A quick explanation on the models
As we've tried to explain in most of our material, Logmore QR tags come in three varieties, each designed for different use cases. Since some sort of distinction between different models is needed for clarity, we've dubbed them simply with numbering: One, Two, Three. In this post I'll talk pretty much only about the third model, which is also the most versatile of the three.
What is the model Three?
Model Three, officially Logmore QR tag model Three, is a data logger. Like all Logmore QR tags, it comes with a subscription to the Logmore Web cloud service. Designed to be very customizable, the Three is our way of offering a solution to complicated monitoring needs.
The versatility of the model Three QR tag data logger lies in the sensors included in the QR tag. Now, let's move on to the specifics.
What can I do with a Logmore Three?
As I mentioned, model Three is the most versatile of our data loggers. Someone might even call it the flagship model. Explaining the versatility is probably easiest if I first list the sensors:
- Temperature (like in all our models)
- Ambient light (likewise)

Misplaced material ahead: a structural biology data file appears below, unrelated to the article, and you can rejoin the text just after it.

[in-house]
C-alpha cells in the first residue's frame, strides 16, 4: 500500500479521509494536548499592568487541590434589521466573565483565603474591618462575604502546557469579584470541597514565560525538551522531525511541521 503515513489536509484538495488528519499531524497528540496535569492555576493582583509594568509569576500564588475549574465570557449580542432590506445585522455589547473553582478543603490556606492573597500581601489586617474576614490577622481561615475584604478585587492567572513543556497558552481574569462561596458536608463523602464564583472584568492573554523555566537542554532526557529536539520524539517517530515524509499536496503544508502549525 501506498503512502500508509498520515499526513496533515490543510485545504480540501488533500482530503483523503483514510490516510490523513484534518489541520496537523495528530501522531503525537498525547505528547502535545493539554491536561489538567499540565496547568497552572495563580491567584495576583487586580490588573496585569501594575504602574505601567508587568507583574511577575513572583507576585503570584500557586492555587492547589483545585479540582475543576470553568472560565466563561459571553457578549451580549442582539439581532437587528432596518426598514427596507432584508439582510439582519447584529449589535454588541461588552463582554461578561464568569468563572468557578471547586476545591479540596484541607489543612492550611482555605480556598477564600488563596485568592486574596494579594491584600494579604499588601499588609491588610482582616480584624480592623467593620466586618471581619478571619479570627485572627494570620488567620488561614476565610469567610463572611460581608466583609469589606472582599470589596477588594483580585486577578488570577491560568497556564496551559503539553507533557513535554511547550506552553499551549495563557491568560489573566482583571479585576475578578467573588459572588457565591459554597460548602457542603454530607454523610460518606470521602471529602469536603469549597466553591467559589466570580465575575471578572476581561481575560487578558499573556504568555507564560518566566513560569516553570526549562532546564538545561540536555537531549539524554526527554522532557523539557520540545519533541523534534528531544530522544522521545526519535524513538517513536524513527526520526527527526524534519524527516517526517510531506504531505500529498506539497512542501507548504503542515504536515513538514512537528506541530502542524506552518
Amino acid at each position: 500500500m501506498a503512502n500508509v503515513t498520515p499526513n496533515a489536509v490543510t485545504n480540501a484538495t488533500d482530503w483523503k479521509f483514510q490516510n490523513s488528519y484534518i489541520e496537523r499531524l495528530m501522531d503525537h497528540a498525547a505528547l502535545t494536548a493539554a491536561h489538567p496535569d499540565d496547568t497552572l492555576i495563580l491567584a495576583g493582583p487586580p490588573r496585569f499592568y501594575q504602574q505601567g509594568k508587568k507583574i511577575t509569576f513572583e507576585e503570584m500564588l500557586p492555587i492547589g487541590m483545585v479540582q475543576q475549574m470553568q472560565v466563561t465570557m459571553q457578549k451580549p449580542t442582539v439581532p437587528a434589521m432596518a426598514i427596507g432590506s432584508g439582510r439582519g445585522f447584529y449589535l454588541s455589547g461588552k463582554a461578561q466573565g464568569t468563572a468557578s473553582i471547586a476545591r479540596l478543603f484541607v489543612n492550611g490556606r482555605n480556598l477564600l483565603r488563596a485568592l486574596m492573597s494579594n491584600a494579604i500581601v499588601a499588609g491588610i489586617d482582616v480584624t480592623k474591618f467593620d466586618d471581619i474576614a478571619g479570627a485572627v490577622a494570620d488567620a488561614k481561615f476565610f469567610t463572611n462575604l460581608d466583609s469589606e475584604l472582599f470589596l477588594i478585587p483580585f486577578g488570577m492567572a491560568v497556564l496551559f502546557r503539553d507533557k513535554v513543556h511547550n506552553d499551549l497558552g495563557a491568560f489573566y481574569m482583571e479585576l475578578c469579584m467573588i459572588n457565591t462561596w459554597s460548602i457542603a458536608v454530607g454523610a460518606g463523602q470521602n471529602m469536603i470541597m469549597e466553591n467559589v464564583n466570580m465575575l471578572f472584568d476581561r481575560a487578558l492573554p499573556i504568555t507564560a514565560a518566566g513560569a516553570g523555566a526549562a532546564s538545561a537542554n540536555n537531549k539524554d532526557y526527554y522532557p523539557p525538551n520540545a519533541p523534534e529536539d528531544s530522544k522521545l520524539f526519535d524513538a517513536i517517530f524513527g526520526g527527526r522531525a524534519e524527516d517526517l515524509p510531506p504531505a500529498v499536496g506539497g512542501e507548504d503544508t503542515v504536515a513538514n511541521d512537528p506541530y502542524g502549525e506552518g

What can I use the Three for?
So, there're five factors you can monitor with the Three. (Should the name be "Five" instead? Perhaps.) Thanks to the amount of sensors, it can be used for almost any monitoring needs, the most notable exceptions being voltage and water pressure.
Practical use cases for the Three include the obvious shipping and storing for products that might be damaged during transport. As some examples:
Temperature sensitive goods like medicine, vaccines, beauty products and foods.
Humidity sensitive products such as many electronics, musical instruments, some foods and quite a lot of pharmaceutical goods, especially dermatological products.
Light sensitive items again, pharmaceutical goods and many chemicals. Especially dermatological products tend to be all-around sensitive.
Shock sensitive and fragile products like any musical instruments and other fine wood and metal work, electronics, and even fruit and vegetables!
Items that need to stay in a specific position - probably all of us have seen boxes with "this side up" indicators and "must stay upright" declarations. Using a tilt sensor verifies that the warnings and indications have been kept in mind.
Additionally, you could take advantage of the light sensor and use the QR tag as a seal - if the package containing the tag is opened, the light sensor will show it in the measurement history. Better yet, the time of the opening is visible in the data.